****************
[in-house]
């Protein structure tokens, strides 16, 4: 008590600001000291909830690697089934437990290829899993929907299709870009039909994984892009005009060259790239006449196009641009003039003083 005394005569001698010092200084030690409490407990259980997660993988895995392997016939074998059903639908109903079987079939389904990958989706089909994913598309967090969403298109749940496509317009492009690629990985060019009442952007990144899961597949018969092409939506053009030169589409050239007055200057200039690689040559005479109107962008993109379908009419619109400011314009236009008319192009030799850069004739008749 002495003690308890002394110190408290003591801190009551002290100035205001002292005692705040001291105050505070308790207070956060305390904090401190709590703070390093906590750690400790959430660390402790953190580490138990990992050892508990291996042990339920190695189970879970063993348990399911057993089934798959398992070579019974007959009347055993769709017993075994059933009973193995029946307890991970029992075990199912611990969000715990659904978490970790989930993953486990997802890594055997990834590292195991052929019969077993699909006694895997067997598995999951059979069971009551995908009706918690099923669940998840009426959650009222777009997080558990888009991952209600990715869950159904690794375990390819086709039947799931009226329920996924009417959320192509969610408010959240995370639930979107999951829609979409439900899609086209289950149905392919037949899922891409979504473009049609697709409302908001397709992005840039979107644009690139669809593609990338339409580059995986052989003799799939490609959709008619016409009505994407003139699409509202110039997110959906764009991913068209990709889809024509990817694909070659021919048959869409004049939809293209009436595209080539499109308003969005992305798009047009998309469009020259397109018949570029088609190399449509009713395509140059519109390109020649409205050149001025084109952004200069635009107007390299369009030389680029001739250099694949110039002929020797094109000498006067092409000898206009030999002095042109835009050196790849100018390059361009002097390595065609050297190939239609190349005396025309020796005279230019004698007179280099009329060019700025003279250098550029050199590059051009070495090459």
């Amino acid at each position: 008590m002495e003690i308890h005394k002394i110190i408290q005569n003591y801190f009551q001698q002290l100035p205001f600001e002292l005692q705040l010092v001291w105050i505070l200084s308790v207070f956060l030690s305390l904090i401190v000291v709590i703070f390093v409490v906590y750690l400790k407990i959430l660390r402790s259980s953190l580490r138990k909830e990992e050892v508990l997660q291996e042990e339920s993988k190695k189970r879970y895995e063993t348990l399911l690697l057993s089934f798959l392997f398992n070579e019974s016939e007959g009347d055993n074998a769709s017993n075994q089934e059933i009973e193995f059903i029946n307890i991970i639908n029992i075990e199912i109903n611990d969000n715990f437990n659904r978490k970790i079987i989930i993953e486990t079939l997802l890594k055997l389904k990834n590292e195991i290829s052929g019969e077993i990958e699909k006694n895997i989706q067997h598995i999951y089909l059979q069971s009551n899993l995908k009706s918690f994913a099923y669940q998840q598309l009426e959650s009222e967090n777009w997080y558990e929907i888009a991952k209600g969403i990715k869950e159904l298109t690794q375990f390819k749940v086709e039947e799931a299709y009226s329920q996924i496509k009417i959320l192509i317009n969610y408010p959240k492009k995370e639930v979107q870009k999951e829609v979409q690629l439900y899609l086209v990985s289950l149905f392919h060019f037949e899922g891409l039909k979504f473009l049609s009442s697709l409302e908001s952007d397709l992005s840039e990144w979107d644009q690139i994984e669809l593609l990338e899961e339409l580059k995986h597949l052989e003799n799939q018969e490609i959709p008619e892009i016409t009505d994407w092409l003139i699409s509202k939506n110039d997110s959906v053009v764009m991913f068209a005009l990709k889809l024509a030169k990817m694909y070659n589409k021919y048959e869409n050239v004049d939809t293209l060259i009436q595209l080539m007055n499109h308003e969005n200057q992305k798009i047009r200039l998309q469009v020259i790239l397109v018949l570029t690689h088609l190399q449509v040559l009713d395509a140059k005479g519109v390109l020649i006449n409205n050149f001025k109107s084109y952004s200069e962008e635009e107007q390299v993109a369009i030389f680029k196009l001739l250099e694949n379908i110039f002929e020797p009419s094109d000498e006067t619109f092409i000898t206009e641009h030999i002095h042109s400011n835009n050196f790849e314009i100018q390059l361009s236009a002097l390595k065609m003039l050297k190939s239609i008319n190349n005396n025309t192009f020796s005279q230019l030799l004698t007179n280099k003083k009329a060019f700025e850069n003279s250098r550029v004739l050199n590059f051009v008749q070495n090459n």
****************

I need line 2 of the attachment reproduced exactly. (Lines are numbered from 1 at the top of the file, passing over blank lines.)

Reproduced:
């Protein structure tokens, strides 16, 4: 008590600001000291909830690697089934437990290829899993929907299709870009039909994984892009005009060259790239006449196009641009003039003083 005394005569001698010092200084030690409490407990259980997660993988895995392997016939074998059903639908109903079987079939389904990958989706089909994913598309967090969403298109749940496509317009492009690629990985060019009442952007990144899961597949018969092409939506053009030169589409050239007055200057200039690689040559005479109107962008993109379908009419619109400011314009236009008319192009030799850069004739008749 002495003690308890002394110190408290003591801190009551002290100035205001002292005692705040001291105050505070308790207070956060305390904090401190709590703070390093906590750690400790959430660390402790953190580490138990990992050892508990291996042990339920190695189970879970063993348990399911057993089934798959398992070579019974007959009347055993769709017993075994059933009973193995029946307890991970029992075990199912611990969000715990659904978490970790989930993953486990997802890594055997990834590292195991052929019969077993699909006694895997067997598995999951059979069971009551995908009706918690099923669940998840009426959650009222777009997080558990888009991952209600990715869950159904690794375990390819086709039947799931009226329920996924009417959320192509969610408010959240995370639930979107999951829609979409439900899609086209289950149905392919037949899922891409979504473009049609697709409302908001397709992005840039979107644009690139669809593609990338339409580059995986052989003799799939490609959709008619016409009505994407003139699409509202110039997110959906764009991913068209990709889809024509990817694909070659021919048959869409004049939809293209009436595209080539499109308003969005992305798009047009998309469009020259397109018949570029088609190399449509009713395509140059519109390109020649409205050149001025084109952004200069635009107007390299369009030389680029001739250099694949110039002929020797094109000498006067092409000898206009030999002095042109835009050196790849100018390059361009002097390595065609050297190939239609190349005396025309020796005279230019004698007179280099009329060019700025003279250098550029050199590059051009070495090459």